- Segmentation. You’ll need to adjust your messaging to best appeal to different audiences based on their demographics, capacity to give, and likelihood of being interested in planned giving. For broader mentions of your program, segmentation is less important, but one-on-one outreach lists and promotions specifically about planned giving should be more focused. FreeWill’s guide to planned giving prospecting outlines key audience markers to look for when discussing different types of planned gifts.
- Thoughtful messaging. What exactly should you say when promoting planned gifts? It can be a tricky topic, but following a few best practices will help get you started. Use an empathetic tone and don’t mention death. Instead, focus on emphasizing the incredible impact that leaving a legacy will have on your mission, as well as the benefits that donors themselves can enjoy. Be sure to personalize your outreach with names when possible, and use second-person “you” pronouns to better connect with recipients.
- Social proof. Showing prospective donors that others have already chosen to create a legacy through your program can be a powerful motivator. Gather testimonials from existing planned donors (or make a plan to ask for them), highlight them on your program’s web page, and use them to create new content like blog posts, videos, and newsletter features over time.
Beyond effectively communicating with planned giving donors and prospects, you’ll need ways to keep them deeply engaged with your program specifically and with your organization more generally. Remember that planned gifts represent a donor’s passion for your mission and desire to leave a long-term impact—you owe it to them to take extra steps to express your gratitude and keep them involved.
- Legacy societies. A special membership just for planned gift donors is a tried-and-true way to foster continued engagement. These kinds of groups lead to higher retention and continued giving, and they make communication much easier as you reach out and promote new opportunities and events. With the right perks, the legacy society itself can become an important selling point for your program. Just be sure to focus on providing real value and fostering a feeling of involvement in something special.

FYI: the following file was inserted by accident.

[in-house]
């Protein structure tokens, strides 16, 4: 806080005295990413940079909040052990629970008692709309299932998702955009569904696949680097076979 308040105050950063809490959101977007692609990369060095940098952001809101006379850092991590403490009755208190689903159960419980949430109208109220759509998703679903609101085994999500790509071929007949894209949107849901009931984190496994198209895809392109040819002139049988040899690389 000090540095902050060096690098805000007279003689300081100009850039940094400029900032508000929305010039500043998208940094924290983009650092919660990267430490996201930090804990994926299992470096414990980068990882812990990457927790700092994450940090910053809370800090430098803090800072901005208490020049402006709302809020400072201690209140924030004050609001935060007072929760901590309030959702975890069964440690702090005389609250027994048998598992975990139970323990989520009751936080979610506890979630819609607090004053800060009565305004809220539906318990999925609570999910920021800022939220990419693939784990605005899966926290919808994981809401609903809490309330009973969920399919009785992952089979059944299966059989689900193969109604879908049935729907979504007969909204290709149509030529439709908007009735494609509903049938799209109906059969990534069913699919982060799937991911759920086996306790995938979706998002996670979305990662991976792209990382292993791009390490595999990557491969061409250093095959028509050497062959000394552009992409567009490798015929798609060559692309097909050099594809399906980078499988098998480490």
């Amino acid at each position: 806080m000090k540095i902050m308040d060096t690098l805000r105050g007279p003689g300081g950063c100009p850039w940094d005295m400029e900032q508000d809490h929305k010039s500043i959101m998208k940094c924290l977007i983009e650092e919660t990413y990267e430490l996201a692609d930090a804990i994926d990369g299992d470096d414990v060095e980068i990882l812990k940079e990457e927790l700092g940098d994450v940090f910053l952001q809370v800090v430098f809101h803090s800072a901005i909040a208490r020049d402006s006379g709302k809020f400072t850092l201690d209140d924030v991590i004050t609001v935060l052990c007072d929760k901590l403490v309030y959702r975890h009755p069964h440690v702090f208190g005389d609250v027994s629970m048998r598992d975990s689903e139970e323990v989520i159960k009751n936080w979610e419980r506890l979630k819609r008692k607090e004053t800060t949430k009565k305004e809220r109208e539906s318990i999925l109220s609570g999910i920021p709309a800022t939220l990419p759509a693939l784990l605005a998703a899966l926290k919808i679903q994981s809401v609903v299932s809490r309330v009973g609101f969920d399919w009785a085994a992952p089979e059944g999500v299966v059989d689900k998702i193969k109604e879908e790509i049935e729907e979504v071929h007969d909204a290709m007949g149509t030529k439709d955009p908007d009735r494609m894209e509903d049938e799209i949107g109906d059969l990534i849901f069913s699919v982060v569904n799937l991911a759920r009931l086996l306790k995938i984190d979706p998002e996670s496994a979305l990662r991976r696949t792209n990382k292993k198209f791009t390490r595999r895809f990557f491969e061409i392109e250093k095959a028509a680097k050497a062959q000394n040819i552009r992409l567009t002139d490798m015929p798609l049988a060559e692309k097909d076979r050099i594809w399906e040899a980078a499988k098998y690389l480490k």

- Special events. As part of your legacy society, you’ll need to host a handful of special events each year to engage planned donors. Exclusive events (ranging from formal to casual) and unique volunteering or tour opportunities will work well. You can also use these opportunities to provide donors with knowledge and resources relevant to their interests, for instance, talks or workshops given by local professionals on topics related to your mission or financial planning.
- One-on-one contact and inclusion. A necessary part of running a planned giving program is ongoing stewardship of your donor relationships. For higher-value planned donors, this means regular personal outreach from their gift officer. For broader segments of your planned donors, a yearly or twice-annual phonathon to check in can also be a good choice. For both groups, ask for feedback or send a survey to see what kinds of events and communications they’d enjoy seeing from your organization.
- Flexibility. Planned giving is uniquely personal. Let prospects and secured donors alike know that you can work together to lay out the kind of gift that works best for them. This may mean exploring other forms of non-cash giving, like gifts of stock. The key is to make it easy for donors to want to support you and continue supporting you as they build their legacies.
Using these communication strategies will set up your organization’s planned giving program to thrive.
If you’re starting from scratch, begin by making the communication best practices an integral part of your approach. Create a dedicated web page and templates/scripts for communication. Have a plan to personally steward your relationships with planned donors. Form a legacy society and lay out initial perks and small events. Then, continue to fortify your donor relationships with personal check-ins and other perks. And remember, as with the other standalone or annual fundraising campaigns you conduct, gratitude and engagement are essential for long-term success. Best of luck!